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Who is minding the people who are minding our elders?

An absence of data on non-medical home-care providers means there’s almost no way to measure quality of care

September 05, 2013

  • UCLA Center for Health Policy Research

    ​Almost no data exists to measure the quality of care provided by the rapidly growing industry of private home care providers serving an expanding population of the elderly and disabled, according to a new policy brief and related report by the UCLA Center for Health Policy Research.

    In addition to the state's In-Home Supportive Services (IHSS) program, there are currently three types of providers of support services to the elderly and disabled in California. Home Health Agencies can provide medical services in addition to giving other types of support while the other two – Home Care Agencies and individual caregivers – provide housekeeping and other non-medical support.

    Yet unlike Home Health Agencies and IHSS providers, providers in the other two groups are not subject to regulations such as licensing, certification or background checks.

    “We have little to no information on the quality of care provided by many people who are taking care of some of the most vulnerable members of our society,” said Nadereh Pourat, the UCLA center’s director of research and author of the study. “Regulations within the private home care industry might help establish standards for caregiving that can ensure patient safety and quality of care.”

    Growing demand, growing industry
    The number of people in California who are at least 85 years old is expected to triple by 2050, to nearly 2.4 million residents. Many will have disabilities and require personal care services, causing one group of providers – home health aides and private aides – to become the second- and sixth-fastest growing occupations in the state between 2010 and 2050, growing by 52.4 percent and 42.6 percent, respectively.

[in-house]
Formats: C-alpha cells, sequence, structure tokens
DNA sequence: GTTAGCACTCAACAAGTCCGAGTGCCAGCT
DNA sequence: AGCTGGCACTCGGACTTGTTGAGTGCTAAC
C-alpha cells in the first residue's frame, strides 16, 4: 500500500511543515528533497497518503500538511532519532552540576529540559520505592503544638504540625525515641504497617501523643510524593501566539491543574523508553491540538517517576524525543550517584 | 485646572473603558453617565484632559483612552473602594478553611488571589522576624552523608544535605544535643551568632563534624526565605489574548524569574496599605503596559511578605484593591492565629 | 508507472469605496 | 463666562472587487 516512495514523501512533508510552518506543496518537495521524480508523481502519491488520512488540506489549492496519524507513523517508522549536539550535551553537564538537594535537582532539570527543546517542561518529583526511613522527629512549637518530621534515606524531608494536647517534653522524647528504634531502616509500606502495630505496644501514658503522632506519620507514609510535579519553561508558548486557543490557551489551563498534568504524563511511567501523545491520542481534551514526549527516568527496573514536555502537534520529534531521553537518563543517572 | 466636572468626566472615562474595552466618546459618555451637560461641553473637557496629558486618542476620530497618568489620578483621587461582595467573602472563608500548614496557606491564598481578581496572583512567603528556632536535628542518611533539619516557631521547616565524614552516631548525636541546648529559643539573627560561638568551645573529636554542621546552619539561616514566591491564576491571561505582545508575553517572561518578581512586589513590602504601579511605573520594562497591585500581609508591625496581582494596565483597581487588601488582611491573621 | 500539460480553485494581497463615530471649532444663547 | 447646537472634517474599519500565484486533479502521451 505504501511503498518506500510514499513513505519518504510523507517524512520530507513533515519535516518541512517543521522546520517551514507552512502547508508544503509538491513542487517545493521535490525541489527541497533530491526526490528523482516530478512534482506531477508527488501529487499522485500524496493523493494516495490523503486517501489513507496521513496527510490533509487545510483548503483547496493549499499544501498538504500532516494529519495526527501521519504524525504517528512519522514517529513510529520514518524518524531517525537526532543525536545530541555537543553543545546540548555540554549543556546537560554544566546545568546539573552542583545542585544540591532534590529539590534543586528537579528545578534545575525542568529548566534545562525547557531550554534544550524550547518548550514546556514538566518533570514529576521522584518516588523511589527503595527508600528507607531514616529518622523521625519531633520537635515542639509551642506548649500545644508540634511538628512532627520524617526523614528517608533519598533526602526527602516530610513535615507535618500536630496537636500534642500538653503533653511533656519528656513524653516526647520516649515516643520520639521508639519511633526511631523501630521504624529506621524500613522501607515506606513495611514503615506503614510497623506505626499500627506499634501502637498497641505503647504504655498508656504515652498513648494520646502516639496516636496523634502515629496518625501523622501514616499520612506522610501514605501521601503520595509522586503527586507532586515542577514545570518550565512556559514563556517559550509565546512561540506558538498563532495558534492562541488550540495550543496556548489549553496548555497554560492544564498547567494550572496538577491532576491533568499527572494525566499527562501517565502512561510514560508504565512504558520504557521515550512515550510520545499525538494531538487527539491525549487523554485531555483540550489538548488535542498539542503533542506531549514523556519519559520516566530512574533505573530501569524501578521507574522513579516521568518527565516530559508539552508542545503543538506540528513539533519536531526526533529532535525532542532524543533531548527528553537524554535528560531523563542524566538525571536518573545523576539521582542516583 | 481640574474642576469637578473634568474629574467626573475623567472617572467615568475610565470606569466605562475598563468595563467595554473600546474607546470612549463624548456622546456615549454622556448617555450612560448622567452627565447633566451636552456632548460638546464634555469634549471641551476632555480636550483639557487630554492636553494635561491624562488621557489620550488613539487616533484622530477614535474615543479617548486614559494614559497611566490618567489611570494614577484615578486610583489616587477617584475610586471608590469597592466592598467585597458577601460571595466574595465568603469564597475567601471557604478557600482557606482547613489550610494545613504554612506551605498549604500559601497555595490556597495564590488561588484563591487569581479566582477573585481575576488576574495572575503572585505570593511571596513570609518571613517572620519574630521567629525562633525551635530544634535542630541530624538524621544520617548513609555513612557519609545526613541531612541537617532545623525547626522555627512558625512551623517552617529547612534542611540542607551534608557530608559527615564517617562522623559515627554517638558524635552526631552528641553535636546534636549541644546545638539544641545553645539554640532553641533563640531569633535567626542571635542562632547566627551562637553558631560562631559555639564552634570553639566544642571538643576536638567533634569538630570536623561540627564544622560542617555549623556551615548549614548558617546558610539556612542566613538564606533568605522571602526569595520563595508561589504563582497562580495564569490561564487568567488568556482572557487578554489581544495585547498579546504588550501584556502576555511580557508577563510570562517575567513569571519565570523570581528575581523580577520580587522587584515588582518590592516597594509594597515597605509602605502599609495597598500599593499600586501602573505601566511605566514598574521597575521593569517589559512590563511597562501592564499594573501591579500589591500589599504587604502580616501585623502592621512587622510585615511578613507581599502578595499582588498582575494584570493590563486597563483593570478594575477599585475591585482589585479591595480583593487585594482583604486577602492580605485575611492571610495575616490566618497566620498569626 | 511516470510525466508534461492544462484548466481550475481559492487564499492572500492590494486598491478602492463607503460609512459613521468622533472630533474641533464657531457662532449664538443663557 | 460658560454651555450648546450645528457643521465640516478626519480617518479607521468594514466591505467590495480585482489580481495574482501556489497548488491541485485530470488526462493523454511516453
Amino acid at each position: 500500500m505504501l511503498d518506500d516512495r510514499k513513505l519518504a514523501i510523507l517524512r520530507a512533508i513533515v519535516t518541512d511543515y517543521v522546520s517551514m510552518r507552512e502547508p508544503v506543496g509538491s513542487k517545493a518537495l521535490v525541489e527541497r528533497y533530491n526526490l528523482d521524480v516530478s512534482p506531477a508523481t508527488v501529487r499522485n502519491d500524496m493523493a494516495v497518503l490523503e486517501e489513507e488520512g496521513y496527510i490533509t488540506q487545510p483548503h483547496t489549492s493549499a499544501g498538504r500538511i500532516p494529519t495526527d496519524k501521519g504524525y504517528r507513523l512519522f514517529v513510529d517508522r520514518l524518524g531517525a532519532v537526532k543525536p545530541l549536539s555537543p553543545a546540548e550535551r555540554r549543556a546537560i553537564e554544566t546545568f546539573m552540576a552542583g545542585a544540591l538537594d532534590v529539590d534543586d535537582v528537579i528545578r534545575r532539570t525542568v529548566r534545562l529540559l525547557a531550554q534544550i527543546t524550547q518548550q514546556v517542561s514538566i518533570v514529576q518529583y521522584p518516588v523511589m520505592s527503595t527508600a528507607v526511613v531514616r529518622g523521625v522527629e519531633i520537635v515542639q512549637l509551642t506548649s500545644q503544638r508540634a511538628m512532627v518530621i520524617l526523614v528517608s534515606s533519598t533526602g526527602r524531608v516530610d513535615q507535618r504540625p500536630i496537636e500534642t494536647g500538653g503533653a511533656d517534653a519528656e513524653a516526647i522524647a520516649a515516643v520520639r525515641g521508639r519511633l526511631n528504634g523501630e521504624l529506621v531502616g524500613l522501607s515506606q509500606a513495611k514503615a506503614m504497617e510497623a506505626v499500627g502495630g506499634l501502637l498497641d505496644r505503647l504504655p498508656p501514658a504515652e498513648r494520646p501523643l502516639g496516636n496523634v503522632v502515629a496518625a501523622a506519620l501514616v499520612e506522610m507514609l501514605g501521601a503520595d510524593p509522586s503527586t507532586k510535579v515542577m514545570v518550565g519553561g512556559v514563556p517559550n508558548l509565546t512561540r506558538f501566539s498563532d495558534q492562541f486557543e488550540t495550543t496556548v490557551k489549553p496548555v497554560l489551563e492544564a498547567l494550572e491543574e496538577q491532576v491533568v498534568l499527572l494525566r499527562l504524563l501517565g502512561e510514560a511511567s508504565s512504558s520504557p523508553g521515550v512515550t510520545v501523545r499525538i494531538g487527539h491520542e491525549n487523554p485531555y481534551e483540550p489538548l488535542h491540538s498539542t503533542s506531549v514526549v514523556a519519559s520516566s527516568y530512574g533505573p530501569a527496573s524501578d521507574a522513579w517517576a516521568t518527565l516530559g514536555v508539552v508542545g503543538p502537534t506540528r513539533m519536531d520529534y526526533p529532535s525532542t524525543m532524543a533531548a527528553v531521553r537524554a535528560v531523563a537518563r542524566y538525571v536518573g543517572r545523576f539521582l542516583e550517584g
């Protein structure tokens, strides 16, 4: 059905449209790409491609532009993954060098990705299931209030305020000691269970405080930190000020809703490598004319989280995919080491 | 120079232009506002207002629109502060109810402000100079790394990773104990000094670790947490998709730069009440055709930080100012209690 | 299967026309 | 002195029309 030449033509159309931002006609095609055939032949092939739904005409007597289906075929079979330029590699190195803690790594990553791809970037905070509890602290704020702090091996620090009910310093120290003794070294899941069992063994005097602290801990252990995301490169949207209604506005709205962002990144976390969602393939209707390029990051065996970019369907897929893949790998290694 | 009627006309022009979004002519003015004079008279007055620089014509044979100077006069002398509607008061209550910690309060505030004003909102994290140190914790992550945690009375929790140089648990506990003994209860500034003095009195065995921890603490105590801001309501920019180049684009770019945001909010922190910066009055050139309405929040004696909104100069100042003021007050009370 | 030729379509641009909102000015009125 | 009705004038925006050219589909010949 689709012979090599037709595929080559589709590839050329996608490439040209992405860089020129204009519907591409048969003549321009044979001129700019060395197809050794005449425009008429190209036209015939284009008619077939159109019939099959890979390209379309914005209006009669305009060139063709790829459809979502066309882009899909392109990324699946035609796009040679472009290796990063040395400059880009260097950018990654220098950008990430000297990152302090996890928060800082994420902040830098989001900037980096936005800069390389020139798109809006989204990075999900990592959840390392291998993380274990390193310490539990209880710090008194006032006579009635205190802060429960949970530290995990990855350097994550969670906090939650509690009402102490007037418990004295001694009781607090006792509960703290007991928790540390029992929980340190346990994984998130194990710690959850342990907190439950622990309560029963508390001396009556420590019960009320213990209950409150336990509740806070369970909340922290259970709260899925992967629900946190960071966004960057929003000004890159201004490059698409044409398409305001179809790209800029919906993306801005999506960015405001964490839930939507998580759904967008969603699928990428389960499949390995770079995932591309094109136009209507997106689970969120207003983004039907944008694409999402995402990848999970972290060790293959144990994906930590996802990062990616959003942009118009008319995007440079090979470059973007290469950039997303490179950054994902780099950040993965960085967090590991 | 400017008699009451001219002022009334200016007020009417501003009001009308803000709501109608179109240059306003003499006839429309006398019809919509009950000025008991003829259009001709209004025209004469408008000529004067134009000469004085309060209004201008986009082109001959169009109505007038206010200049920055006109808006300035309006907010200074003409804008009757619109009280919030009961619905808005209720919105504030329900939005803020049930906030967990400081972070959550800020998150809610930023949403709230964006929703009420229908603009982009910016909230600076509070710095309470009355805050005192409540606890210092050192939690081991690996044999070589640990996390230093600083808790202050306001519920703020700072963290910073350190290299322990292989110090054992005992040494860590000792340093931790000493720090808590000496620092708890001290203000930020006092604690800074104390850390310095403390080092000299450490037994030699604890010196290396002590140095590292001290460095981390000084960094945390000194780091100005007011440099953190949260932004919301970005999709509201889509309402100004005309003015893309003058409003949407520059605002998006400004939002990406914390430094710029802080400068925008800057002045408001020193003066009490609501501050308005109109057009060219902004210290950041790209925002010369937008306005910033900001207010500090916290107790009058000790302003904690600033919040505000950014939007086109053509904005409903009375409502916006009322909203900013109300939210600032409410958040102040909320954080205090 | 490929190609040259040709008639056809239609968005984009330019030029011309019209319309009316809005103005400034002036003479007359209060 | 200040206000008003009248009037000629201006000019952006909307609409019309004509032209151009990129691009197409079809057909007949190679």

Since 1998, there has been a 94 percent growth in the number of providers of services for the elderly and persons with disabilities, a caregiving group that includes Home Care Agencies (HCAs) as well as senior centers and adult day health care centers.

    In addition, there has been a related growth in the number of employees who provide non-medical support to the elderly and disabled. Since 1998 the number of employees of Home Care Agencies as well as senior centers and adult day health care centers grew by 160 percent. The number of individual providers of non-medical services for the elderly and persons with disabilities grew by 199 percent over the same period. 

    An examination of income and insurance coverage of those with disabilities indicates that many Californians are likely to turn to these private caregivers, who can get the job simply by answering an ad.

    “Your grandmother might hire someone through an ad without any idea about their possible criminal background,” Pourat said. “Safeguards such as background checks could help prevent that.”

    Little to no regulation
    In California, overall regulation of home care providers is inconsistent. Home Health Agencies, which provide health services in addition to personal care, must be licensed and undergo certification and IHSS providers must also undergo background checks. Meanwhile, home care agencies that offer only personal care are required to only have a business license. Most private caregivers receive no oversight.
    Establishing licensure and basic safety standards for all home care providers would help standardize care across the state, the report concluded.  Regulation could also result in another important benefit – public data that could be studied to better understand the quality of care provided by home care agencies.
    The policy brief was funded by the Service Employee International Union, Union of Long Term Care Workers.

    The UCLA Center for Health Policy Research is one of the nation's leading health policy research centers and the premier source of health-related information on Californians.
    SEIU, United Long Term Care Workers (ULTCW): California’s leading long term care organization dedicated to providing and protecting quality care for some of our most vulnerable residents.